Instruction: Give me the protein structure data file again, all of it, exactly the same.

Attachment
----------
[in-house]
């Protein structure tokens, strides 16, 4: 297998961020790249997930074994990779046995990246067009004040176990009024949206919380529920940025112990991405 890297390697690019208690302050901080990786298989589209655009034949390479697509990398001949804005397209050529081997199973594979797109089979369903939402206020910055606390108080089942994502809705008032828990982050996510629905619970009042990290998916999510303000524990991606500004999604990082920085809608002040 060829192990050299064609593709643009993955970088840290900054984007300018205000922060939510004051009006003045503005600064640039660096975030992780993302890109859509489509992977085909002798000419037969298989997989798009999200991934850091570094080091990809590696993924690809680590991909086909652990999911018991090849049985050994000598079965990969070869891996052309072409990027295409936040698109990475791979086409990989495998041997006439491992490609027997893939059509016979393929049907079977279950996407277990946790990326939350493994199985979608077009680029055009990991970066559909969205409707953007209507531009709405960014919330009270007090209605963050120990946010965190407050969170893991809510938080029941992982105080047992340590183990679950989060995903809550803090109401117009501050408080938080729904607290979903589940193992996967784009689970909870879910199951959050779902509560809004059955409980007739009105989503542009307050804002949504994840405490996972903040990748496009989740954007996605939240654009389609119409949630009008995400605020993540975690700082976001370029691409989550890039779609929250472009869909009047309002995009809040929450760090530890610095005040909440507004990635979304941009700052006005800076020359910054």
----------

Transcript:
[in-house]
């Protein structure tokens, strides 16, 4: 297998961020790249997930074994990779046995990246067009004040176990009024949206919380529920940025112990991405 890297390697690019208690302050901080990786298989589209655009034949390479697509990398001949804005397209050529081997199973594979797109089979369903939402206020910055606390108080089942994502809705008032828990982050996510629905619970009042990290998916999510303000524990991606500004999604990082920085809608002040 060829192990050299064609593709643009993955970088840290900054984007300018205000922060939510004051009006003045503005600064640039660096975030992780993302890109859509489509992977085909002798000419037969298989997989798009999200991934850091570094080091990809590696993924690809680590991909086909652990999911018991090849049985050994000598079965990969070869891996052309072409990027295409936040698109990475791979086409990989495998041997006439491992490609027997893939059509016979393929049907079977279950996407277990946790990326939350493994199985979608077009680029055009990991970066559909969205409707953007209507531009709405960014919330009270007090209605963050120990946010965190407050969170893991809510938080029941992982105080047992340590183990679950989060995903809550803090109401117009501050408080938080729904607290979903589940193992996967784009689970909870879910199951959050779902509560809004059955409980007739009105989503542009307050804002949504994840405490996972903040990748496009989740954007996605939240654009389609119409949630009008995400605020993540975690700082976001370029691409989550890039779609929250472009869909009047309002995009809040929450760090530890610095005040909440507004990635979304941009700052006005800076020359910054």